Theoretical Chemistry Accounts

, Volume 125, Issue 3–6, pp 319–327 | Cite as

Surface-enhanced Raman scattering: a new optical probe in molecular biophysics and biomedicine

  • Janina Kneipp
  • Burghardt Wittig
  • Henrik Bohr
  • Katrin Kneipp
Regular Article

Abstract

Sensitive and detailed molecular structural information plays an increasing role in molecular biophysics and molecular medicine. Therefore, vibrational spectroscopic techniques, such as Raman scattering, which provide high structural information content are of growing interest in biophysical and biomedical research. Raman spectroscopy can be revolutionized when the inelastic scattering process takes place in the very close vicinity of metal nanostructures. Under these conditions, strongly increased Raman signals can be obtained due to resonances between optical fields and the collective oscillations of the free electrons in the metal. This effect of surface-enhanced Raman scattering (SERS) allows us to push vibrational spectroscopy to new limits in detection sensitivity, lateral resolution, and molecular structural selectivity. This opens up exciting perspectives also in molecular biospectroscopy. This article highlights three directions where SERS can offer interesting new capabilities. This includes SERS as a technique for detecting and tracking a single molecule, a SERS-based nanosensor for probing the chemical composition and the pH value in a live cell, and the effect of so-called surface-enhanced Raman optical activity, which provides information on the chiral organization of molecules on surfaces.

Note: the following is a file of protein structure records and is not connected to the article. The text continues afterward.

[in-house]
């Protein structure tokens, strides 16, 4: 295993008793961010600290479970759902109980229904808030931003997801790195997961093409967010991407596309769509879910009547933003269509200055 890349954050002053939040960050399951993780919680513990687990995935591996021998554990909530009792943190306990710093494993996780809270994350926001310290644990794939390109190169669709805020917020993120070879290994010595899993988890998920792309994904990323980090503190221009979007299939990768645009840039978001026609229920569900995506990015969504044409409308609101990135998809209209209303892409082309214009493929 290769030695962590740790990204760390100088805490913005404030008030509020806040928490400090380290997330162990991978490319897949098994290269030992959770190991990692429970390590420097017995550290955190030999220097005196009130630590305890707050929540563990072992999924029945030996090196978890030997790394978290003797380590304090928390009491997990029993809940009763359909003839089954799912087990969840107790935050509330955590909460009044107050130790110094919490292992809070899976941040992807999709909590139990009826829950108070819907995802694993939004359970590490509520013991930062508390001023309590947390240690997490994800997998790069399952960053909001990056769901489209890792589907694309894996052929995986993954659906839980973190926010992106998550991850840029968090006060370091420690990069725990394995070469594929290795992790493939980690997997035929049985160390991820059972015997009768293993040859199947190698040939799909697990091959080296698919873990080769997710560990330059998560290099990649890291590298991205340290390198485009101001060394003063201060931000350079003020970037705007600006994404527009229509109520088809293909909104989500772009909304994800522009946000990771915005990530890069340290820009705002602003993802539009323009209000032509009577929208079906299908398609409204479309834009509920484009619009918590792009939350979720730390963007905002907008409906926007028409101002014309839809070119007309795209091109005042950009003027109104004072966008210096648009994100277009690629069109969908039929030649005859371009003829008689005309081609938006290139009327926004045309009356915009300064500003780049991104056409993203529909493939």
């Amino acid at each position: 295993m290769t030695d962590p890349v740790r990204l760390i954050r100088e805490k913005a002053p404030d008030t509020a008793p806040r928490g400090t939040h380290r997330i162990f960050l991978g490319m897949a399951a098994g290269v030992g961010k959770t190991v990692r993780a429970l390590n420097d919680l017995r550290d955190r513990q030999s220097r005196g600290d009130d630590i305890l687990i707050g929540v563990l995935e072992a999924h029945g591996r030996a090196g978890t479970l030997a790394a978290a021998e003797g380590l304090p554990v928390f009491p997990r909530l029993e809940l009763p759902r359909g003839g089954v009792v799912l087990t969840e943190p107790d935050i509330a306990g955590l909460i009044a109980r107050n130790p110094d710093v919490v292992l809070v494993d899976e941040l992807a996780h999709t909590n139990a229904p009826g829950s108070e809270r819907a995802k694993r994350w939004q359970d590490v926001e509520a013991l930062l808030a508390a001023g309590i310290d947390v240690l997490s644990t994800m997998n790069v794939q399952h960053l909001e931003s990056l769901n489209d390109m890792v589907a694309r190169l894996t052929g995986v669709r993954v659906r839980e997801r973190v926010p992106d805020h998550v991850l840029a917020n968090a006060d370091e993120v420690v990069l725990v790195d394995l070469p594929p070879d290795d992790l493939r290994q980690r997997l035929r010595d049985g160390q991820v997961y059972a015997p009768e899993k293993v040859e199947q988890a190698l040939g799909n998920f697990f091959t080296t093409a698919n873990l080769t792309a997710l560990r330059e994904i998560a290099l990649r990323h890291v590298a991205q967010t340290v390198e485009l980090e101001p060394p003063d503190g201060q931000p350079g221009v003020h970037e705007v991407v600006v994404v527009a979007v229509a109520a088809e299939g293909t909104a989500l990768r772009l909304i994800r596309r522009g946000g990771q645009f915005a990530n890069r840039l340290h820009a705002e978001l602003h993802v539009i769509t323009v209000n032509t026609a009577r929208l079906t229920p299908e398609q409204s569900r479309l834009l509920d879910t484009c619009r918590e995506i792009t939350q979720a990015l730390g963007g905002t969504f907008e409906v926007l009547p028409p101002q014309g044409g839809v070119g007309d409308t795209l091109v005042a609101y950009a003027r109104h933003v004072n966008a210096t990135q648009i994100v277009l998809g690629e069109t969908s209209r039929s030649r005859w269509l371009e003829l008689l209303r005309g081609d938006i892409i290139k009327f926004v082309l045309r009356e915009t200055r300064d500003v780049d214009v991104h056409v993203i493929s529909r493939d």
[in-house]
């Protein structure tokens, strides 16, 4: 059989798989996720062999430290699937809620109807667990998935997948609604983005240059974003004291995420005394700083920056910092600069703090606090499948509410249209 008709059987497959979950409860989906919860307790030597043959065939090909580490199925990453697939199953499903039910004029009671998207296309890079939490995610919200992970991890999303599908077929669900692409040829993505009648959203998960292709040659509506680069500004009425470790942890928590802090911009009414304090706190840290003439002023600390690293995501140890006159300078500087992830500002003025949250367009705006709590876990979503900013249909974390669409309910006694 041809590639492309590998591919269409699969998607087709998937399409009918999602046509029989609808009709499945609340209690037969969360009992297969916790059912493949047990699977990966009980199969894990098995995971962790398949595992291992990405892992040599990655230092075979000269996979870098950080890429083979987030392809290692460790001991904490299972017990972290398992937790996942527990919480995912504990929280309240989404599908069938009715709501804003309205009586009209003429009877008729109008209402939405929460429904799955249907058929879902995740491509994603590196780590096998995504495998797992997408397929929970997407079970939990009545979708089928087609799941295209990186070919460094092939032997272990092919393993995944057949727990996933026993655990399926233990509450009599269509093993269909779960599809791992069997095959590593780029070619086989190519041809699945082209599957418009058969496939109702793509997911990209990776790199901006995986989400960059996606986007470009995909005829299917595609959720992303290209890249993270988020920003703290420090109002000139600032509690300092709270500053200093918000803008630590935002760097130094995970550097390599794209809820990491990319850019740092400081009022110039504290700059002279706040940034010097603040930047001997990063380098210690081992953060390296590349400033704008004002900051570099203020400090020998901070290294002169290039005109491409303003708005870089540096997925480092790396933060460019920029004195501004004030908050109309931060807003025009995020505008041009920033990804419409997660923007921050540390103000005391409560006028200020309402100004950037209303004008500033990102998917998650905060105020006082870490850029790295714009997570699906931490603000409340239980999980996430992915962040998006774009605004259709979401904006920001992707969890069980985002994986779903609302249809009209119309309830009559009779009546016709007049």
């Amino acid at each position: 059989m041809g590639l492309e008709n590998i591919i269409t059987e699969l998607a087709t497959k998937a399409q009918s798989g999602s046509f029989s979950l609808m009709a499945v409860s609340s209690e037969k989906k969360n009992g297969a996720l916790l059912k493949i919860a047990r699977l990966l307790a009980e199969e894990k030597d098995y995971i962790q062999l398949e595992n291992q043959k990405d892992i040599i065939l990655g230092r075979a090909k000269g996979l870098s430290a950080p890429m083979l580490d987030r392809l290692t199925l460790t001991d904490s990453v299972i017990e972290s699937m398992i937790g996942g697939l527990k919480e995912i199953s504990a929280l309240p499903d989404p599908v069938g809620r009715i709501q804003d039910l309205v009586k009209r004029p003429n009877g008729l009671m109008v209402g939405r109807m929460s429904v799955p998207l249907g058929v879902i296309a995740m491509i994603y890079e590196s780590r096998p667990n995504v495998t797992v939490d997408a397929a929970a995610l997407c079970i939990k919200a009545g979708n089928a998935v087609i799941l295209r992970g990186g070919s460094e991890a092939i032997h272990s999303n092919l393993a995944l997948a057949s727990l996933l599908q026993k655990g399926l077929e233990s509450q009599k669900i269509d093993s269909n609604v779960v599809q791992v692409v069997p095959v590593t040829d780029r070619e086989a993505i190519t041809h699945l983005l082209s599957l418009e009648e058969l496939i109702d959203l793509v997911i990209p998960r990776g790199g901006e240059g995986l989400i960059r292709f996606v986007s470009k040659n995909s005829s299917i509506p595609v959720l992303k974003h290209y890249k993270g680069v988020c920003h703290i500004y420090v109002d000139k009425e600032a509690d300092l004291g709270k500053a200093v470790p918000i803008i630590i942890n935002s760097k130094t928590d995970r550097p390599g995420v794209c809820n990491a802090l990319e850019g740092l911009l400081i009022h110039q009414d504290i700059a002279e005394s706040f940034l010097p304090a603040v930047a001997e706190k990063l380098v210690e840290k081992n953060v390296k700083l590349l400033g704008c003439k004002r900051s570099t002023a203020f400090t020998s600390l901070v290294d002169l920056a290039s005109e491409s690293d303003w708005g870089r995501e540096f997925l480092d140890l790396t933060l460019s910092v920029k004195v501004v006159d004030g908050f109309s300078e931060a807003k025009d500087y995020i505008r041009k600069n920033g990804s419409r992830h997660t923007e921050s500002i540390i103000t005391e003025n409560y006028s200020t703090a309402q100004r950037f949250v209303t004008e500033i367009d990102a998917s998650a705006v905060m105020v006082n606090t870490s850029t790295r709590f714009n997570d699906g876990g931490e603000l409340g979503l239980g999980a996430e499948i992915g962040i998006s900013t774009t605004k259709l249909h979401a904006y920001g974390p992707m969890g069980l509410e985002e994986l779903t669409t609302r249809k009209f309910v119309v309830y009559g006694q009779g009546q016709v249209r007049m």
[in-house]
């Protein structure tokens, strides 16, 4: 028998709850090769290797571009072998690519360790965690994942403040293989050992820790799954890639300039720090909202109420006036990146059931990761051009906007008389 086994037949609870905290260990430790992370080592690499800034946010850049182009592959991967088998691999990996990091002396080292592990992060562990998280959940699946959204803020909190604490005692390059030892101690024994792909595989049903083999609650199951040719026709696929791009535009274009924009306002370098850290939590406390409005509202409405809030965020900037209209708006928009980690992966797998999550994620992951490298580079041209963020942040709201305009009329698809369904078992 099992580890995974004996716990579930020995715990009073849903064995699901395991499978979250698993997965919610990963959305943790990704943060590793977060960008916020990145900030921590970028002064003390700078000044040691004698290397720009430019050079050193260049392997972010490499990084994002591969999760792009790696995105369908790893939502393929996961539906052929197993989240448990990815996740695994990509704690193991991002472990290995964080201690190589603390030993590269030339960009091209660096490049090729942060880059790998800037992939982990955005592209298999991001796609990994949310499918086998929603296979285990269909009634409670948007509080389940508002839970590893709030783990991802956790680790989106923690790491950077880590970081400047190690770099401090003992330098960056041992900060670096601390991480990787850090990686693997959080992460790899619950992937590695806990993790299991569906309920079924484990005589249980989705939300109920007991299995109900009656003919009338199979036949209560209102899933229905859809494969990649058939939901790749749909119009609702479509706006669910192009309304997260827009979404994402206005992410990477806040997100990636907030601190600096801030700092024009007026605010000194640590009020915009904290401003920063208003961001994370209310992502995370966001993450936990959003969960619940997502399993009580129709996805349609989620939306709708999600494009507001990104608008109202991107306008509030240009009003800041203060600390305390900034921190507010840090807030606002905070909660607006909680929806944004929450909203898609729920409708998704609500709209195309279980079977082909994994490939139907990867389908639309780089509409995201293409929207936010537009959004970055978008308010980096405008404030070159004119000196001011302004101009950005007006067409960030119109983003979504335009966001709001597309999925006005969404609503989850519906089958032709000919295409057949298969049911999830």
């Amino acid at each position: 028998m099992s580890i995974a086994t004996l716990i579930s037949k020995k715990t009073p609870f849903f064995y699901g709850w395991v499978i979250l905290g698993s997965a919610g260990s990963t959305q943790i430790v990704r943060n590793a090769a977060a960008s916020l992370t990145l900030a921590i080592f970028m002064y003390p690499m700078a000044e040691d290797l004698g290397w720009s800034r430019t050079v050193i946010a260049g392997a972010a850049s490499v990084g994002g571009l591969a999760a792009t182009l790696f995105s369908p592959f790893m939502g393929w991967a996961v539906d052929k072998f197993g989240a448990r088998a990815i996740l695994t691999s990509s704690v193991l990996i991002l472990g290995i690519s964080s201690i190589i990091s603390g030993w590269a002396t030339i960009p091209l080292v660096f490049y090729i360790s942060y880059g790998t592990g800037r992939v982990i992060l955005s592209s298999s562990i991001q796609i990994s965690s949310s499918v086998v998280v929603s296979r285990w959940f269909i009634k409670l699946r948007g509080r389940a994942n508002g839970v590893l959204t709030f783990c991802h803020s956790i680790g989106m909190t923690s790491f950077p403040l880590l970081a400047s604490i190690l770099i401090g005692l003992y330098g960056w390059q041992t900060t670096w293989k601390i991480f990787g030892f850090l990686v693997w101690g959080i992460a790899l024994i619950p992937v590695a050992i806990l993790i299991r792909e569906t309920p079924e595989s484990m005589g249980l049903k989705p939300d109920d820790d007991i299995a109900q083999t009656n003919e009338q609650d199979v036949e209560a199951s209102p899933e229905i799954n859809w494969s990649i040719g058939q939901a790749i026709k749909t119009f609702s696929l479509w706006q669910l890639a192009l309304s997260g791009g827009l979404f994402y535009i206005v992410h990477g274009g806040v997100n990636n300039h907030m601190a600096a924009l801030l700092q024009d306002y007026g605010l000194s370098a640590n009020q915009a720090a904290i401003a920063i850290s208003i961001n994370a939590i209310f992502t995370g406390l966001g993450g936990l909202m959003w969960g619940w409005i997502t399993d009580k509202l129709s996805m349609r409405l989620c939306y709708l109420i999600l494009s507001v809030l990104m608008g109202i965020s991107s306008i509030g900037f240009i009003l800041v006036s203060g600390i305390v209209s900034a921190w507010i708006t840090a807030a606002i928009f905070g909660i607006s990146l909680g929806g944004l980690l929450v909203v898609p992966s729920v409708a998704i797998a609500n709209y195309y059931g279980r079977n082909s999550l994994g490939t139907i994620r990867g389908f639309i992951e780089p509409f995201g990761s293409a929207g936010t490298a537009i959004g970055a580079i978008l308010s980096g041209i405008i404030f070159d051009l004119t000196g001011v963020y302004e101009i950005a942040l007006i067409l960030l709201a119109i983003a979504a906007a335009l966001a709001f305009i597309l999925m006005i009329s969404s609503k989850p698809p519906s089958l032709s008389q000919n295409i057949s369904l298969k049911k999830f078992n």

Keywords

Nanosensor Raman spectroscopy Cells Single molecule Plasmonics 

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Copyright information

© Springer-Verlag 2009

Authors and Affiliations

  • Janina Kneipp
    • 2
    • 1
  • Burghardt Wittig
    • 3
  • Henrik Bohr
    • 4
  • Katrin Kneipp
    • 3
    • 4
  1. 1.Federal Institute for Materials Research and TestingBerlinGermany
  2. 2.Chemistry DepartmentHumboldt University BerlinBerlinGermany
  3. 3.Institute of Molecular Biology and BioinformaticsCharité University MedicineBerlinGermany
  4. 4.Physics DepartmentDanish Technical UniversityLyngbyDenmark

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